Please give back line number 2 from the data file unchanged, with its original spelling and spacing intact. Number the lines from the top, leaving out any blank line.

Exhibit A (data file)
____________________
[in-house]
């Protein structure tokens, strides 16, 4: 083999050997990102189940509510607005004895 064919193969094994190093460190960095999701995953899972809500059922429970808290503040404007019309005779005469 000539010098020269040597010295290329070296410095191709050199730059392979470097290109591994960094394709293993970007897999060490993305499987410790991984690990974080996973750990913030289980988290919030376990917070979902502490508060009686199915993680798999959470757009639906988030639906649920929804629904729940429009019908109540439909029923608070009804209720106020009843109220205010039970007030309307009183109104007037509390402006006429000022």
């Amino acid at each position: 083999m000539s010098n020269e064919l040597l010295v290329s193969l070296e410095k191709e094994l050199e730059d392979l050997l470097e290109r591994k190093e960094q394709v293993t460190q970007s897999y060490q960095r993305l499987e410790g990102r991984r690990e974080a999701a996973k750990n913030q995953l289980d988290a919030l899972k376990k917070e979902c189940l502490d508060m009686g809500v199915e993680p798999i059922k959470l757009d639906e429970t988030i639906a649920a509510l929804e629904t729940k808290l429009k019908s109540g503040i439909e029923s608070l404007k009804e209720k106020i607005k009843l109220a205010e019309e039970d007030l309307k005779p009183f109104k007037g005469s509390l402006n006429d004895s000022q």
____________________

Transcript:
């Protein structure tokens, strides 16, 4: 083999050997990102189940509510607005004895 064919193969094994190093460190960095999701995953899972809500059922429970808290503040404007019309005779005469 000539010098020269040597010295290329070296410095191709050199730059392979470097290109591994960094394709293993970007897999060490993305499987410790991984690990974080996973750990913030289980988290919030376990917070979902502490508060009686199915993680798999959470757009639906988030639906649920929804629904729940429009019908109540439909029923608070009804209720106020009843109220205010039970007030309307009183109104007037509390402006006429000022």